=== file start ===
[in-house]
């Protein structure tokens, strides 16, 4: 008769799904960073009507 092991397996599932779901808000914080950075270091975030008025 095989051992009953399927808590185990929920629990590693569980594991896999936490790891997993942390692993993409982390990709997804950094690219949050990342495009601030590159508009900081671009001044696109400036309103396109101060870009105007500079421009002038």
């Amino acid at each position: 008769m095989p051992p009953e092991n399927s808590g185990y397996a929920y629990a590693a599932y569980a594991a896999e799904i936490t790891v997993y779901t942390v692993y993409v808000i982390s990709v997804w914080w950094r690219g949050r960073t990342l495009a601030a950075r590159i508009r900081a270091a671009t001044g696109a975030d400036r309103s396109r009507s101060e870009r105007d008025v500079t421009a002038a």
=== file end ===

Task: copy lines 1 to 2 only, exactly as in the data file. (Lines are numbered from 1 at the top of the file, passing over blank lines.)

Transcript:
[in-house]
């Protein structure tokens, strides 16, 4: 008769799904960073009507 092991397996599932779901808000914080950075270091975030008025 095989051992009953399927808590185990929920629990590693569980594991896999936490790891997993942390692993993409982390990709997804950094690219949050990342495009601030590159508009900081671009001044696109400036309103396109101060870009105007500079421009002038």